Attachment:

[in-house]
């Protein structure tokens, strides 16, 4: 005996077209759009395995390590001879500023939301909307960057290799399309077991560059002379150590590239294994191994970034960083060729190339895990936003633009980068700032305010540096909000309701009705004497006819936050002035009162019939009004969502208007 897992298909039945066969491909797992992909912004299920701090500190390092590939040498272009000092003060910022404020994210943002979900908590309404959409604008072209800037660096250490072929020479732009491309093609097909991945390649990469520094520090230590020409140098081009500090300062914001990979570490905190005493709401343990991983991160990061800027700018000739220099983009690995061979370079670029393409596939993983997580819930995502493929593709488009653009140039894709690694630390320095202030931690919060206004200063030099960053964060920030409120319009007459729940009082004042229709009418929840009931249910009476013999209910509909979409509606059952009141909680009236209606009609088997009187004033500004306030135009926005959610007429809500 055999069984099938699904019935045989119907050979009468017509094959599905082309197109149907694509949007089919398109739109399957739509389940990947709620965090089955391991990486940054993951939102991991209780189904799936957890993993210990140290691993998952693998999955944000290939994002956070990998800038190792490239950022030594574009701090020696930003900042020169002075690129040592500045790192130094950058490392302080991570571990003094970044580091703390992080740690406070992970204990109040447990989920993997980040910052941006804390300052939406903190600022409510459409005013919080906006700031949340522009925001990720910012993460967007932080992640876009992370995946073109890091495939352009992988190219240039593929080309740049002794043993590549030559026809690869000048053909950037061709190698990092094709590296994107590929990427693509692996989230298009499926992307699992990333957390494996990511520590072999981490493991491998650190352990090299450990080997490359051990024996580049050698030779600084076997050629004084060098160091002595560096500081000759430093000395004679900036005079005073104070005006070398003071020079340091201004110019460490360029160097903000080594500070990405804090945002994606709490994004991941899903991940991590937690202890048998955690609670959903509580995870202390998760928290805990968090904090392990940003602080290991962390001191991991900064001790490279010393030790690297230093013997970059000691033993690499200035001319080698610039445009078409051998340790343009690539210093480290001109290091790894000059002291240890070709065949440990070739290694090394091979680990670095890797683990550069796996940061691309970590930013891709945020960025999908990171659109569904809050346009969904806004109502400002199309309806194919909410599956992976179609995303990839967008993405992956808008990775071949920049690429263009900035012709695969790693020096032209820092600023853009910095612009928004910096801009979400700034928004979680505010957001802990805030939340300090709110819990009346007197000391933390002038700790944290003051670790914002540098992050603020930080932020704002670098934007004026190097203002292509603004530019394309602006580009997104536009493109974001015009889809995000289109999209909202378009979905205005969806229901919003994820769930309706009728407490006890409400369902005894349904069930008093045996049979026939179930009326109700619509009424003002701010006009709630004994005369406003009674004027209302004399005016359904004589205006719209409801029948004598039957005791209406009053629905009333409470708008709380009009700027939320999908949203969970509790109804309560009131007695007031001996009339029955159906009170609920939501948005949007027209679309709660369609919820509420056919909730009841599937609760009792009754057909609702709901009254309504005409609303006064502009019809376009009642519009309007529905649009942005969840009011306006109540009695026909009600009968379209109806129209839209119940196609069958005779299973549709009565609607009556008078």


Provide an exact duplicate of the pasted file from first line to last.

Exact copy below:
[in-house]
């Protein structure tokens, strides 16, 4: 005996077209759009395995390590001879500023939301909307960057290799399309077991560059002379150590590239294994191994970034960083060729190339895990936003633009980068700032305010540096909000309701009705004497006819936050002035009162019939009004969502208007 897992298909039945066969491909797992992909912004299920701090500190390092590939040498272009000092003060910022404020994210943002979900908590309404959409604008072209800037660096250490072929020479732009491309093609097909991945390649990469520094520090230590020409140098081009500090300062914001990979570490905190005493709401343990991983991160990061800027700018000739220099983009690995061979370079670029393409596939993983997580819930995502493929593709488009653009140039894709690694630390320095202030931690919060206004200063030099960053964060920030409120319009007459729940009082004042229709009418929840009931249910009476013999209910509909979409509606059952009141909680009236209606009609088997009187004033500004306030135009926005959610007429809500 055999069984099938699904019935045989119907050979009468017509094959599905082309197109149907694509949007089919398109739109399957739509389940990947709620965090089955391991990486940054993951939102991991209780189904799936957890993993210990140290691993998952693998999955944000290939994002956070990998800038190792490239950022030594574009701090020696930003900042020169002075690129040592500045790192130094950058490392302080991570571990003094970044580091703390992080740690406070992970204990109040447990989920993997980040910052941006804390300052939406903190600022409510459409005013919080906006700031949340522009925001990720910012993460967007932080992640876009992370995946073109890091495939352009992988190219240039593929080309740049002794043993590549030559026809690869000048053909950037061709190698990092094709590296994107590929990427693509692996989230298009499926992307699992990333957390494996990511520590072999981490493991491998650190352990090299450990080997490359051990024996580049050698030779600084076997050629004084060098160091002595560096500081000759430093000395004679900036005079005073104070005006070398003071020079340091201004110019460490360029160097903000080594500070990405804090945002994606709490994004991941899903991940991590937690202890048998955690609670959903509580995870202390998760928290805990968090904090392990940003602080290991962390001191991991900064001790490279010393030790690297230093013997970059000691033993690499200035001319080698610039445009078409051998340790343009690539210093480290001109290091790894000059002291240890070709065949440990070739290694090394091979680990670095890797683990550069796996940061691309970590930013891709945020960025999908990171659109569904809050346009969904806004109502400002199309309806194919909410599956992976179609995303990839967008993405992956808008990775071949920049690429263009900035012709695969790693020096032209820092600023853009910095612009928004910096801009979400700034928004979680505010957001802990805030939340300090709110819990009346007197000391933390002038700790944290003051670790914002540098992050603020930080932020704002670098934007004026190097203002292509603004530019394309602006580009997104536009493109974001015009889809995000289109999209909202378009979905205005969806229901919003994820769930309706009728407490006890409400369902005894349904069930008093045996049979026939179930009326109700619509009424003002701010006009709630004994005369406003009674004027209302004399005016359904004589205006719209409801029948004598039957005791209406009053629905009333409470708008709380009009700027939320999908949203969970509790109804309560009131007695007031001996009339029955159906009170609920939501948005949007027209679309709660369609919820509420056919909730009841599937609760009792009754057909609702709901009254309504005409609303006064502009019809376009009642519009309007529905649009942005969840009011306006109540009695026909009600009968379209109806129209839209119940196609069958005779299973549709009565609607009556008078």